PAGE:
Around 30% of hospital care in Lombardy is private now—more than anywhere else in Italy. And service in both the private and public sector has improved. Patients in Lombardy receive among the widest array of treatments in Italy, and are covered for a longer list of prescription drugs than almost anywhere else in Europe. Waiting times were slashed, too.
"Up to 10 years ago my patients had to wait months for heart surgery," says Ottavio Alfieri, a surgeon at Milan’s private San Raffaele hospital and formerly in a public hospital. "Now, in Lombardy, it can be done almost immediately, in both state-run and private hospitals."
Marco Cozzoli, a top health-care officer in the regional government, says the public hospitals had to improve because they were no longer the only players on the field. Rooms and food were upgraded, for starters. At Milan’s state-run Niguarda Hospital, for example, patients are no longer crammed into six-bed hospital wards, but stay in double rooms. As Pasquale Cannatelli, the head of the hospital, says, "People have certain expectations of services in private hospitals. State-run hospitals should be no different."
But private hospitals, too, upgraded services in order to qualify for reimbursements. Some built maternity wards, for example, with staffs of midwives and pediatricians, and delivery rooms with carefully monitored temperature and humidity levels. Other hospitals added emergency rooms—which are particularly costly—to earn additional payments.
Still, Lombardy has kept its health-care costs down, even with the additional services and upgrades. While most Italian regions tend to overspend their health-care budgets, Lombardy over the past six years has underspent its annual budgets by a total of more than €200 million ($270 million)—money that the regional government has partly used to improve its health-care infrastructure further.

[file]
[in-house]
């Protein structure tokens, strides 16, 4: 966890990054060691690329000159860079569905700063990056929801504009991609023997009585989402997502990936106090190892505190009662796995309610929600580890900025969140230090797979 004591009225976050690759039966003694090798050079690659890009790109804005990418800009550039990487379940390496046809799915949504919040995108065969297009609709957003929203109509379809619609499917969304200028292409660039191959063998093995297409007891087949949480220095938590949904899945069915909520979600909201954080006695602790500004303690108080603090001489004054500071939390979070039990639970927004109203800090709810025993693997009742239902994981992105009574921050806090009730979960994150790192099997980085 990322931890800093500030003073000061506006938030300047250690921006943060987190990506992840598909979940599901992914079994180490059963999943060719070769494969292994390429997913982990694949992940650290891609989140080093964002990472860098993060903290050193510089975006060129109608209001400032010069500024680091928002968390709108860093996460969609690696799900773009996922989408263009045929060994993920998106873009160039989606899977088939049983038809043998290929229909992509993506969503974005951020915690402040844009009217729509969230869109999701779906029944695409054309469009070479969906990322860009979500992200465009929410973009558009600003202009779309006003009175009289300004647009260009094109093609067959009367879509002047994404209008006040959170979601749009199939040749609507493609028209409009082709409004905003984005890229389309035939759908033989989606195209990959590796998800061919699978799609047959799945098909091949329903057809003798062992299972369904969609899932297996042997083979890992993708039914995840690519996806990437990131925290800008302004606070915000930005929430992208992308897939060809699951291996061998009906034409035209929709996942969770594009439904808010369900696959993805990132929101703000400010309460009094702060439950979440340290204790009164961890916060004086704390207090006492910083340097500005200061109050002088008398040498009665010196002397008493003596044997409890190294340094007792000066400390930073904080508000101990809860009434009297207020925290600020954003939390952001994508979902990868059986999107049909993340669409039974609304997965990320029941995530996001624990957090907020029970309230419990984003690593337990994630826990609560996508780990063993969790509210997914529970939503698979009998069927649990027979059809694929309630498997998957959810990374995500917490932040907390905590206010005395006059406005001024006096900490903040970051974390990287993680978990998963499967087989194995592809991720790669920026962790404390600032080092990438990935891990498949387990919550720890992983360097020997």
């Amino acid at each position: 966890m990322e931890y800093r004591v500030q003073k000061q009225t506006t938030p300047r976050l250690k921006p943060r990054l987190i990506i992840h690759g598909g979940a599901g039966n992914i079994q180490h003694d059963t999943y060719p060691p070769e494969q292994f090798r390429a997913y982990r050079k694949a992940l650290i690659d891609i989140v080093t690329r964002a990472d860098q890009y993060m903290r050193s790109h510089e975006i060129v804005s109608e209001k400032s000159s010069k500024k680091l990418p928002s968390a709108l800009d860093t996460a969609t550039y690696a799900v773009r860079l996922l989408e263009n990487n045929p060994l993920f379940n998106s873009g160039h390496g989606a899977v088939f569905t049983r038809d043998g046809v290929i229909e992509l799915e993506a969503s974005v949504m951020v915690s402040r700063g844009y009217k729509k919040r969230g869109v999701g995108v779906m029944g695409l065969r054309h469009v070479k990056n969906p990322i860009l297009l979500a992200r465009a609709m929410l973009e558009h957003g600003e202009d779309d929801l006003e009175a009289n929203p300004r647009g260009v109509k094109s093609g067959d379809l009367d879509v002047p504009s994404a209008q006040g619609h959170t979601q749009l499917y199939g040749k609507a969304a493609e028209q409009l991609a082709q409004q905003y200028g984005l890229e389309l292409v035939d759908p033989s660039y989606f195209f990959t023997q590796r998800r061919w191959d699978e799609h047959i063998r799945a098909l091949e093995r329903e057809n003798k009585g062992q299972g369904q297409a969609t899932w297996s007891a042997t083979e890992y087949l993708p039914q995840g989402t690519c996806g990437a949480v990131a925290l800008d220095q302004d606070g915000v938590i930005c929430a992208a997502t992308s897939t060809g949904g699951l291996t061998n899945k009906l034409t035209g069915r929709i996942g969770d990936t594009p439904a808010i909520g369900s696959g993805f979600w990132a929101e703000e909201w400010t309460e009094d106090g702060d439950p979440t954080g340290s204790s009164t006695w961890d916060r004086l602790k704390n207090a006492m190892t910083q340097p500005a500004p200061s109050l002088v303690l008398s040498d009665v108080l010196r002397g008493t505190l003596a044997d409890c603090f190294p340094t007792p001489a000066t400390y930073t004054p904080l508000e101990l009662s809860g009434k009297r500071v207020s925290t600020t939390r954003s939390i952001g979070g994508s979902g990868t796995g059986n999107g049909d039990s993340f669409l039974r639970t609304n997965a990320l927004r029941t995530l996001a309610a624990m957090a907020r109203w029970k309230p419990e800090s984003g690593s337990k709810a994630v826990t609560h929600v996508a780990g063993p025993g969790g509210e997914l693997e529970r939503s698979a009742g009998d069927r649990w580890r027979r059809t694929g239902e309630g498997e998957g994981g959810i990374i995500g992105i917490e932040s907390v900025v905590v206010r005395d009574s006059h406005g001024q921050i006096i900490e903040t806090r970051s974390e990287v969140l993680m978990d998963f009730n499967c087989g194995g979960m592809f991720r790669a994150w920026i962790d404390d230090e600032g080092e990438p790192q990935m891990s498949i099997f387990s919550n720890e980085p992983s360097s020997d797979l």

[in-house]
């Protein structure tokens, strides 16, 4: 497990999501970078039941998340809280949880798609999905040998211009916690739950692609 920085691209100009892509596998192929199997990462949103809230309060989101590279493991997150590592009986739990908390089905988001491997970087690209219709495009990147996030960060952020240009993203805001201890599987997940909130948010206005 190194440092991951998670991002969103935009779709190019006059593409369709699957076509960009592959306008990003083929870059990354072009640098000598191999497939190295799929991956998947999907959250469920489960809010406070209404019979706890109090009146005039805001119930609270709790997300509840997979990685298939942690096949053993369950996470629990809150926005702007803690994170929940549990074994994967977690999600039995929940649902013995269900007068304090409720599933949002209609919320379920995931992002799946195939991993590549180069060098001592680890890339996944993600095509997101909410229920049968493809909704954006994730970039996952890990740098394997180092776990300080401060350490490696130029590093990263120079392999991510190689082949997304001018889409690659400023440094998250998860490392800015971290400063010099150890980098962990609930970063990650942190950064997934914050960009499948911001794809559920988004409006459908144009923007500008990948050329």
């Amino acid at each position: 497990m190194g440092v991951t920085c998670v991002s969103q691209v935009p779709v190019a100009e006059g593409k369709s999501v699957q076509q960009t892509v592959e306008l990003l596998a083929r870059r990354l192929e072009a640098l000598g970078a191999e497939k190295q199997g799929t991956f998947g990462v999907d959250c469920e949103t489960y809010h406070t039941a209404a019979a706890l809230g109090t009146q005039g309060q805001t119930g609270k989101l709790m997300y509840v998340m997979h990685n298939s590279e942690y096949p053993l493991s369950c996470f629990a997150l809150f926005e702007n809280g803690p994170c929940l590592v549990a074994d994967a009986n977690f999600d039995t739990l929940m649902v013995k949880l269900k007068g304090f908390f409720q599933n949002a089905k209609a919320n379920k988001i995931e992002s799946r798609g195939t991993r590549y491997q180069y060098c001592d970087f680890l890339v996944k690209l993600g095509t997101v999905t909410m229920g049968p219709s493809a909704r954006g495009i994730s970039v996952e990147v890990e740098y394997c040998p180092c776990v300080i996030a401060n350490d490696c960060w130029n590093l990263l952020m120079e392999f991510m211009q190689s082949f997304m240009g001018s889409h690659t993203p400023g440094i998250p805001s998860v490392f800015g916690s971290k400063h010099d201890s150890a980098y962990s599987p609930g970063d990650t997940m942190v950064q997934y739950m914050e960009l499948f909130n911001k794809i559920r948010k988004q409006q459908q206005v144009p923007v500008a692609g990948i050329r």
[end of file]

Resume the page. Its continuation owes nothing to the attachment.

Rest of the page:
Lombardy’s public hospitals were under the most pressure to cut costs. In fact, this is the only region in Italy in which managers of public hospitals can be fired if they go over budget. Dr. Cannatelli says Niguarda Hospital no longer requires patients to stay overnight for routine surgery, such as cataract removal. This helps reduce costs.
Another reason Lombardy’s per capita health-care costs are lower: Italy’s other regions help pay the bills. The high quality of Lombardy’s hospitals is known throughout the country, and Italians can seek medical care in any region they choose. While patients must pay their own travel costs, the home region pays their medical bills. This regional migration is greater in Lombardy than in any other Italian region, officials say: Around 10% of Lombardy’s hospital patients come from elsewhere in the nation.
Some experts say giving patients this freedom—and placing health care in the hands of regional governments in general—creates disparities between hospitals in the rich North and poorer ones in the South.
"It means fewer treatments" in the South, says Dr. Ricciardi, the professor in Rome. "When patients get sick, you can’t respond properly. The rich and better organized regions benefit from the system, while the poor and less organized ones are harmed by it."
Without question, hospitals in Lombardy have benefited—both public and private. In 2009, Niguarda brought in €26 million ($36 million) for treatment of patients from the rest of Italy, money it then reinvested in its facilities. The privately run San Raffaele earned €70 million.
It is patients, however, who have the most to gain. Today, it’s difficult for people in Lombardy to even tell the difference between public and private hospitals. "Patients don’t care whether hospitals are public or private—not at all," says Renato Botti, head of San Raffaele hospital. "All they want is good health care."